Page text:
Global Temperature for September 2021 is 0.81C

The average temperature was 0.81 C in September. This was up a little from August (0.76C). However 2021 is turning out to cooler than recent years with an average annual temperature with 3 months remaining of 0.69C. This makes it on track to be the coolest year since 2014.

Annual average temperatures (2021 first 9 months)

The monthly data show the effects of the 2021 La Nina.

Monthly average temperatures updated to September 2021

This strong La Nina is evident in the latest SST data.

Over land areas cold spots in Siberia, Greenland and Alaska/Kamchatka are evident.

With just 3 months to go and a continuing la Nina,  it looks almost certain that 2021 will either be the coldest or the next coldest of the last 7 years.

You can download the monthly and annual data here and these are updated regularly.

About Clive Best

PhD High Energy Physics Worked at CERN, Rutherford Lab, JET, JRC, OSVision
This entry was posted in AGW and tagged . Bookmark the permalink.

6 Responses to Global Temperature for September 2021 is 0.81C

  1. Cytokinin says:

    I wonder how much temperature was influenced by there being a solar minimum? I also wonder how much temperature will be affected by the earth’s weakening magnetic field, since this will permit increased penetration by cosmic radiation a more high level clouds, which are reputed to have a stronger albedo than lower level clouds?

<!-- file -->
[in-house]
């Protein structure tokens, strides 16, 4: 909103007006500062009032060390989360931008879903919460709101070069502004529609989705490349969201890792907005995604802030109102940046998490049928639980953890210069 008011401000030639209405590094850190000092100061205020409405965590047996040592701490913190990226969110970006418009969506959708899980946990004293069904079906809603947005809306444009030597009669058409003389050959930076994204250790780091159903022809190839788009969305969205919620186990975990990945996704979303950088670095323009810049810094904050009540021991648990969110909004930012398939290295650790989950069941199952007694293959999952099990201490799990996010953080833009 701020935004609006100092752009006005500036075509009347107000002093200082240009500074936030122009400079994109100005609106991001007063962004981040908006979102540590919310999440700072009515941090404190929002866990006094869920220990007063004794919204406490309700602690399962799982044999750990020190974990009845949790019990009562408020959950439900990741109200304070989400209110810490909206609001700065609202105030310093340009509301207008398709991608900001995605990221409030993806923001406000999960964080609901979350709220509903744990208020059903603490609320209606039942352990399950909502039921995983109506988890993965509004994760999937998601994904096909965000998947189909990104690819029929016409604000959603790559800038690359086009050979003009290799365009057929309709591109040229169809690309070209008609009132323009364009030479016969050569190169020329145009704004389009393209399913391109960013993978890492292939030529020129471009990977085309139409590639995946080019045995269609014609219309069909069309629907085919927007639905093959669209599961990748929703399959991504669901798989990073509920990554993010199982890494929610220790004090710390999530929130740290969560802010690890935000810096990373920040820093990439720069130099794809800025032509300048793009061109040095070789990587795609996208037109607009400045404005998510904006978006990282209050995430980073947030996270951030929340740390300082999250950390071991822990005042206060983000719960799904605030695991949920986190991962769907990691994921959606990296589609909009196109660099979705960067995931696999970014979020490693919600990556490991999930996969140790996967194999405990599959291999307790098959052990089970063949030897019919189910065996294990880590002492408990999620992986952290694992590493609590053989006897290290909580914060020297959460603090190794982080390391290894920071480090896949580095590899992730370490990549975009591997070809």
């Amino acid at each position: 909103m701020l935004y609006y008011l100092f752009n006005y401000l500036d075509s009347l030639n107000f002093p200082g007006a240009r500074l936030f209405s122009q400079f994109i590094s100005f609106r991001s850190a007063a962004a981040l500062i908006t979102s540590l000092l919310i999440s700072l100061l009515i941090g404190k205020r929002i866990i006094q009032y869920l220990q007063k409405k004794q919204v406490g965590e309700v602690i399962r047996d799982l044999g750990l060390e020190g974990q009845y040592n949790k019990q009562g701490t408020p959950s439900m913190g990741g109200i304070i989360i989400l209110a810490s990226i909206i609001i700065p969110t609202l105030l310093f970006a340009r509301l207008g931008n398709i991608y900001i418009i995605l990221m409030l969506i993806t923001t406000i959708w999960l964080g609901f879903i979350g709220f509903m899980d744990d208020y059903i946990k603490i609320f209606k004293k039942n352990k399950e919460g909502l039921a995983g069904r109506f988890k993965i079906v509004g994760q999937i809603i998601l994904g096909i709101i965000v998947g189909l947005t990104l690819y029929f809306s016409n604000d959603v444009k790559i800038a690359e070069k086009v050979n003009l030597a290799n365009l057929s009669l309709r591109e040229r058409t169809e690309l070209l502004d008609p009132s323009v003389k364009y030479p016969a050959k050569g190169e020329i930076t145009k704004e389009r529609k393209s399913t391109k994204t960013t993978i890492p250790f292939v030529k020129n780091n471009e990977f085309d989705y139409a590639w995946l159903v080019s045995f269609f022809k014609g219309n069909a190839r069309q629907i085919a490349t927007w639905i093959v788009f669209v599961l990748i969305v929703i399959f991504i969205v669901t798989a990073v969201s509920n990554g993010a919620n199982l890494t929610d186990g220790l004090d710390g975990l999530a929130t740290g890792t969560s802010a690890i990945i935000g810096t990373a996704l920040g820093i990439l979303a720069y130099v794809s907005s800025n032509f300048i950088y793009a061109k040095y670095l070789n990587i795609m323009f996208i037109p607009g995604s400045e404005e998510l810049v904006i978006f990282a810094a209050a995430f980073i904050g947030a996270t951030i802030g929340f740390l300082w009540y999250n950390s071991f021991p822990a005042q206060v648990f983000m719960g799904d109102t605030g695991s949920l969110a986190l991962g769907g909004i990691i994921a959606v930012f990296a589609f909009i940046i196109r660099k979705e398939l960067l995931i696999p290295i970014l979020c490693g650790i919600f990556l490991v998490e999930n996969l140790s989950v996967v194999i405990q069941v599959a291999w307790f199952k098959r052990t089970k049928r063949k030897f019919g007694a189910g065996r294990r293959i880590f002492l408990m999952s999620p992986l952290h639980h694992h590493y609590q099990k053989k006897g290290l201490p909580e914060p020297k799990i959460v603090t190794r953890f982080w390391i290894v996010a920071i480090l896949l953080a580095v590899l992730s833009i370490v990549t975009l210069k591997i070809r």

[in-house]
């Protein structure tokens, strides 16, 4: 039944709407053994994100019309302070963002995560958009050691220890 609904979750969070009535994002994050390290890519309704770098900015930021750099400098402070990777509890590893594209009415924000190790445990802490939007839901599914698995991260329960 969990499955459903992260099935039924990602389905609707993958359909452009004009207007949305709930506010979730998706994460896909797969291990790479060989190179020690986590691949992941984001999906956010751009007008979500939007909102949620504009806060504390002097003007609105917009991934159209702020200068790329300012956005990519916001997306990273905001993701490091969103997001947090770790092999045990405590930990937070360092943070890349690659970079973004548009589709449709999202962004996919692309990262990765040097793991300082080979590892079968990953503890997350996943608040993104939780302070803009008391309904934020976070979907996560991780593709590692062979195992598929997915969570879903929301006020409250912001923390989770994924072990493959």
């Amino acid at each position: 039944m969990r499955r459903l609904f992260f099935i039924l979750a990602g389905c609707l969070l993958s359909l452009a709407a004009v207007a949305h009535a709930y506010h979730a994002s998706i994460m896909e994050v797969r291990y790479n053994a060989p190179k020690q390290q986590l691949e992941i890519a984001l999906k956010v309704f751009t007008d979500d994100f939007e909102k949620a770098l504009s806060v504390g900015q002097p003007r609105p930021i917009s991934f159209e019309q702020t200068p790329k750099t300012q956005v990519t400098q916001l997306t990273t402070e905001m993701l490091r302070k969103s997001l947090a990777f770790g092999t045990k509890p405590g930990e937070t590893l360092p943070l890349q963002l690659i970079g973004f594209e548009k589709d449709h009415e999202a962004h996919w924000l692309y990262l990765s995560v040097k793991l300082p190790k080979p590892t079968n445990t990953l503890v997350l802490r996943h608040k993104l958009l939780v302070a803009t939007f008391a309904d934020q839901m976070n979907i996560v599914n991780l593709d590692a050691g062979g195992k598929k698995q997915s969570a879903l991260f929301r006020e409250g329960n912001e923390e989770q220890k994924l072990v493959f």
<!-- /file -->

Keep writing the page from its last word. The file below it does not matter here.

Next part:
2. entropic man says:

    “I wonder how much temperature was influenced by there being a solar minimum? ”

    Very little. If the variation in solar insolation over the cycle were large enough to be detectable we would see an 11 year global temperature cycle. We do not.

    ” I also wonder how much temperature will be affected by the earth’s weakening magnetic field, since this will permit increased penetration by cosmic radiation”

    Very little change. The CLOUD experiment at CERN showed that the Svenmark effect is too small to be detected over the solar cycle.

    “more high level clouds, which are reputed to have a stronger albedo than lower level clouds”

    Lower level clouds have a higher albedo than high level clouds.

  3. Bindidon says:

    This is well confirmed by this year’s Arctic sea ice extent.

    When looking at

    https://masie_web.apps.nsidc.org/pub//DATASETS/NOAA/G02135/north/monthly/data/

    you see that the extent levels for August and September both are higher than in any year after 2014.

    And a look at the daily data

    https://masie_web.apps.nsidc.org/pub//DATASETS/NOAA/G02135/north/daily/data/

    tells us a lot about how quick the extent increases back this year.

    Since mid of September, I had no opportunity to update the data below

    https://drive.google.com/file/d/1QBlh325tHF-4NRlWsHf_6sgskO_ipyse/view

    When coming back home by mid November, that update might become a little surprise.

  4. Randall Reviere says:

    Clive – A fellow named Chris Rentsch ( @crentch ) on twitter has been providing some interesting results on his twitter feed.

    See:

    https://twitter.com/i/status/1445859548108001283

Leave a Reply